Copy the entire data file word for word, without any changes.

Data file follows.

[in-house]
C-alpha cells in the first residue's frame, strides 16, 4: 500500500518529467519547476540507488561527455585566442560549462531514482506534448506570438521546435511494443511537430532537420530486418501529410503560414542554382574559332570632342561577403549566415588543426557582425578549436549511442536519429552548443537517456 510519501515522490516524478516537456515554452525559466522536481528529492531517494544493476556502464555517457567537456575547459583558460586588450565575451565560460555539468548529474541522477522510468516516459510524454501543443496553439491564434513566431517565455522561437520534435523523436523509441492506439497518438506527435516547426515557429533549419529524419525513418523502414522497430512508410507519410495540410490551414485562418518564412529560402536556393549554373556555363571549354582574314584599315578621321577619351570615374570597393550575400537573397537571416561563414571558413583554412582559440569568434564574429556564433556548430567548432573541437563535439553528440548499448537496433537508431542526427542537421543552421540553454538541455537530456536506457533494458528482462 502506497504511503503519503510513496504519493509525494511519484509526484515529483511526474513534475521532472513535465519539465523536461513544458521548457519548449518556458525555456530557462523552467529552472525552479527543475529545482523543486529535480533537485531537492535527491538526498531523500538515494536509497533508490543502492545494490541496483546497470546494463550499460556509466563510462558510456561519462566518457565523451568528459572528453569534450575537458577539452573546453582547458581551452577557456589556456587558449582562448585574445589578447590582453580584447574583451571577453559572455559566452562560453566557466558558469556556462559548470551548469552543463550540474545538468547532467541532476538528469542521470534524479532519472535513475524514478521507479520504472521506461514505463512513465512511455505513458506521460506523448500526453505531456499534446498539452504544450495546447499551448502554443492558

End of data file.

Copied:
[in-house]
C-alpha cells in the first residue's frame, strides 16, 4: 500500500518529467519547476540507488561527455585566442560549462531514482506534448506570438521546435511494443511537430532537420530486418501529410503560414542554382574559332570632342561577403549566415588543426557582425578549436549511442536519429552548443537517456 510519501515522490516524478516537456515554452525559466522536481528529492531517494544493476556502464555517457567537456575547459583558460586588450565575451565560460555539468548529474541522477522510468516516459510524454501543443496553439491564434513566431517565455522561437520534435523523436523509441492506439497518438506527435516547426515557429533549419529524419525513418523502414522497430512508410507519410495540410490551414485562418518564412529560402536556393549554373556555363571549354582574314584599315578621321577619351570615374570597393550575400537573397537571416561563414571558413583554412582559440569568434564574429556564433556548430567548432573541437563535439553528440548499448537496433537508431542526427542537421543552421540553454538541455537530456536506457533494458528482462 502506497504511503503519503510513496504519493509525494511519484509526484515529483511526474513534475521532472513535465519539465523536461513544458521548457519548449518556458525555456530557462523552467529552472525552479527543475529545482523543486529535480533537485531537492535527491538526498531523500538515494536509497533508490543502492545494490541496483546497470546494463550499460556509466563510462558510456561519462566518457565523451568528459572528453569534450575537458577539452573546453582547458581551452577557456589556456587558449582562448585574445589578447590582453580584447574583451571577453559572455559566452562560453566557466558558469556556462559548470551548469552543463550540474545538468547532467541532476538528469542521470534524479532519472535513475524514478521507479520504472521506461514505463512513465512511455505513458506521460506523448500526453505531456499534446498539452504544450495546447499551448502554443492558